We spent the better part of last week getting ready for Hurricane Irene. By now you probably know that Manhattan was largely unaffected. There was some minor flooding and downed trees, but for the most part it was rainy, windy and not much else. Unfortunately, those to the south and to the north weren't so lucky. Damage has been widespread, and flooding across upstate New York, New Jersey and New England has been extensive.
Because a hurricane in New York is so unprecedented, we took extraordinary precautions preparing for this storm. We had a week's worth of food, bottled water, four flashlights (two of which could be recharged by hand), a hand-powered cell phone charger and a 'go' bag packed just in case. We moved our furniture away from the windows, ensured the weather seals were tight and filled the bathtub with water in the event of a power outage (in a high-rise building, pumps carry water to tanks on the roof, then gravity brings the water to your sink. If the power goes out, this water is diverted to the sprinkler system for safety, and the residents go without).
Looking east around 4PM on Sunday (click to enlarge)
We thought about leaving, but the forecast was improving and with the transit closures expected, it would have been days before we could have gotten back into the City. In hindsight, the conditions were much safer in New York than surrounding areas, and we don't know yet the status of Jessica's parents' house about 45 minutes up the Hudson.
Once we were prepared by Friday night, the worse part was the waiting. With the transit system shut down (the first time ever), all the businesses in New York were shuttered for the weekend. The McDonald's up the street, the Starbucks next door and every business within 10 blocks was closed. The streets were deserted, and it was eerily calm.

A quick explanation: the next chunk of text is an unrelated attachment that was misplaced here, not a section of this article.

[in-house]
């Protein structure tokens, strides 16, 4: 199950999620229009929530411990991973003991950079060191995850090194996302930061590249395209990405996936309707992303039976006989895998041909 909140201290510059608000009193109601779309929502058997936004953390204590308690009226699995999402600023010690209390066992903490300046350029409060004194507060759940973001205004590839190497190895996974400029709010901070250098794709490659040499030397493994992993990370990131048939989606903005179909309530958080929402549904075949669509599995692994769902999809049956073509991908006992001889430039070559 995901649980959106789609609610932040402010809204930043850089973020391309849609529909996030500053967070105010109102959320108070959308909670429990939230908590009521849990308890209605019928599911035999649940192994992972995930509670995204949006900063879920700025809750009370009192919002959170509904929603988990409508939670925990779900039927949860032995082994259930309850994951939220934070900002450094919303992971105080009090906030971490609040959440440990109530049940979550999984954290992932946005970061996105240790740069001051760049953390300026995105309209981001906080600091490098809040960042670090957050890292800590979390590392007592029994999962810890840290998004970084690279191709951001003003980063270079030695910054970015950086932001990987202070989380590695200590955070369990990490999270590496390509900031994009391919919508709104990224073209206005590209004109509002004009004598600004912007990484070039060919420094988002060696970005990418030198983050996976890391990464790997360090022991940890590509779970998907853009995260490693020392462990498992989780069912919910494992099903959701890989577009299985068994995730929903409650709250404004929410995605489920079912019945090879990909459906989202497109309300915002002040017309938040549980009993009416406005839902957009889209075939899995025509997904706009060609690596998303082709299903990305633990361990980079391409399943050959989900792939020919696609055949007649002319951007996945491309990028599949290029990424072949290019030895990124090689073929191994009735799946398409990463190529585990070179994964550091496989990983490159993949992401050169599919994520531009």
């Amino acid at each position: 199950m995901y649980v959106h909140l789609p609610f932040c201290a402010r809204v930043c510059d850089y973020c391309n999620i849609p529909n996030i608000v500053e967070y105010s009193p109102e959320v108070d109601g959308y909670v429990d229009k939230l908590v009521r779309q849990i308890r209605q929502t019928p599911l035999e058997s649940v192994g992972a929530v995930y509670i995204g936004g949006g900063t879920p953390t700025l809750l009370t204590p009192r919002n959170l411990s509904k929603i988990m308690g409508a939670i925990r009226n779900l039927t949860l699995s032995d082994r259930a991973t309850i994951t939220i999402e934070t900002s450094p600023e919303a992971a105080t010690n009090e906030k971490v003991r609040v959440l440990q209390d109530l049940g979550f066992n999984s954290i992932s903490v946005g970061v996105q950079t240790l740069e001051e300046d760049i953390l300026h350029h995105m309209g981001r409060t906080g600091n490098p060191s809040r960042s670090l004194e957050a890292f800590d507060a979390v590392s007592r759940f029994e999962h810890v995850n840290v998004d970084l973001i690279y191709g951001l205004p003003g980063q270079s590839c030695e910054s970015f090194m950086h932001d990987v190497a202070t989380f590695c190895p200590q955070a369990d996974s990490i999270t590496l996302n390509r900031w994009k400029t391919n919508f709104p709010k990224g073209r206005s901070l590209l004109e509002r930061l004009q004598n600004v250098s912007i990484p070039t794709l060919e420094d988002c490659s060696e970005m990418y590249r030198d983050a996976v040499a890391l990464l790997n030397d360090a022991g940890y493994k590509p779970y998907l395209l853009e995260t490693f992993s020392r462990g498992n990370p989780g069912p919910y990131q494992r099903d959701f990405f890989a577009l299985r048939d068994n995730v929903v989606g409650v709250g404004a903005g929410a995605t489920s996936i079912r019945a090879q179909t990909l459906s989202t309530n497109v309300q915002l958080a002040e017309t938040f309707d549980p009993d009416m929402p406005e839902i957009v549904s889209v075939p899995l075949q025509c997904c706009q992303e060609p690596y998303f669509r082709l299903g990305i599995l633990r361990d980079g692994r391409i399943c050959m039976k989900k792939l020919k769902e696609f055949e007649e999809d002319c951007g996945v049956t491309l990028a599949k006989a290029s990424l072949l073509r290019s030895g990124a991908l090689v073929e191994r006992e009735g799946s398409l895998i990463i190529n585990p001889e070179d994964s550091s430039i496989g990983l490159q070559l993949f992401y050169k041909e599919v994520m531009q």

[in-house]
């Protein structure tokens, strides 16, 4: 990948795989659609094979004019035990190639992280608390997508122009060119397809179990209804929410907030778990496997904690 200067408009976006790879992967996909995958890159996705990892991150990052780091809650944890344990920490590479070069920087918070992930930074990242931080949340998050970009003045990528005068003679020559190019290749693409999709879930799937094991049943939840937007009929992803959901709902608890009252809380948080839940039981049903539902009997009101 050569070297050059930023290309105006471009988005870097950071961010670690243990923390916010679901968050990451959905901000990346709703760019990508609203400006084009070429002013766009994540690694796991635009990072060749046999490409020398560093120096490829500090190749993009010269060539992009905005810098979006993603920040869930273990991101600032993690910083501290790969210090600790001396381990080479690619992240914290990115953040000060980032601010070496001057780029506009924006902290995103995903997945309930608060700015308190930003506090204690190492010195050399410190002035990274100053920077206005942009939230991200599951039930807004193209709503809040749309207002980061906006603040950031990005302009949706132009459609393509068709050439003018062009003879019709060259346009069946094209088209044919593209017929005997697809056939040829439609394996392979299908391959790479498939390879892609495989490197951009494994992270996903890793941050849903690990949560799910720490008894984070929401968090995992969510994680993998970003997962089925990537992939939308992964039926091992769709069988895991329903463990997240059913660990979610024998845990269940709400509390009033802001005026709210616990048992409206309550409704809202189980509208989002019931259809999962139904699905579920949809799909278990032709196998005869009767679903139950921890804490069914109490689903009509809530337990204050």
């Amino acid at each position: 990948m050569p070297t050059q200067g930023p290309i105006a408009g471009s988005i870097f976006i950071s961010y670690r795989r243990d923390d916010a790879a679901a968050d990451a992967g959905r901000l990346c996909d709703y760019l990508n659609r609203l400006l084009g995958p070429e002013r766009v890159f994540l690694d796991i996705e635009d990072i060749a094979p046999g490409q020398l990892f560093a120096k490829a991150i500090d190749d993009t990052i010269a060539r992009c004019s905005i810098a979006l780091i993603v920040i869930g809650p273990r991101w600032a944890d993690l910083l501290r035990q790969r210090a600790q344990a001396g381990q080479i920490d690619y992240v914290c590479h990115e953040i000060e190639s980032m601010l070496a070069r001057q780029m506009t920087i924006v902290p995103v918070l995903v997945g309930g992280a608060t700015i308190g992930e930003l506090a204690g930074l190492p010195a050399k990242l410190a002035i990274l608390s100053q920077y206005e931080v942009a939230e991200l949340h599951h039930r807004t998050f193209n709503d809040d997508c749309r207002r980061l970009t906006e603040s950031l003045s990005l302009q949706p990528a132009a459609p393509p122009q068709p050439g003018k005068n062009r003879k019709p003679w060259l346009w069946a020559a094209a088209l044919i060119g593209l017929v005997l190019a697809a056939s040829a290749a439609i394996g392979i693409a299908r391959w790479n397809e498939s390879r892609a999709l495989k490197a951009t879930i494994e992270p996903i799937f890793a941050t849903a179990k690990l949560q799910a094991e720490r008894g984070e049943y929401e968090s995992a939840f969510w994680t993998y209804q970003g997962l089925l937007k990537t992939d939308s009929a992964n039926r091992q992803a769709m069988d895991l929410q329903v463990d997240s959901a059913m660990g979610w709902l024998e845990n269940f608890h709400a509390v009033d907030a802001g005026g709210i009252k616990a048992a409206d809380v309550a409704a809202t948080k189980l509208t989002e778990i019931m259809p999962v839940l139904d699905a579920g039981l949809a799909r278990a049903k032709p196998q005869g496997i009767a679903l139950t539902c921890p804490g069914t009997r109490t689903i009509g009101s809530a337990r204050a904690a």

We live on the 27th floor of an apartment building the looks right into another building across the street. I don't recall seeing so many people at home, on a Saturday night, looking out their windows. The fear-mongering on the local TV was not helpful, so we watched a few movies, worked on the giant jigsaw puzzle and opened a bottle of wine. In hindsight, not a bad way to spend a Saturday night.
Because it was such a slow-moving storm, the forecasted arrival kept getting pushed back; Saturday morning, Saturday afternoon, Saturday night, Sunday at dawn. By 1AM on Sunday, we went to bed determined to get up every few hours and check on conditions. Truth be told, we slept the whole night and didn't awake until around 10AM on Sunday. By then, the storm had passed and only gusty, rainy conditions remained. Fast-moving clouds zipped by all day, and by Sunday evening the sun started to come out.
The Empire State Building once the rain letup around 3:30PM (click to enlarge)
We're very fortunate the storm didn't turn out as badly as it had been predicted. The City was very well prepared, and the mayor had to make some tough calls shutting down the subway, evacuating low-lying areas and keeping ahead of the cleanup.
Today the sun was shining, there was no wind and the high just topped 72 degrees. Ironic that the most beautiful day of the year follows on the heels of one of the years' scariest.
Suki prepares for Hurricane Irene
Photo of the Day: Before the Storm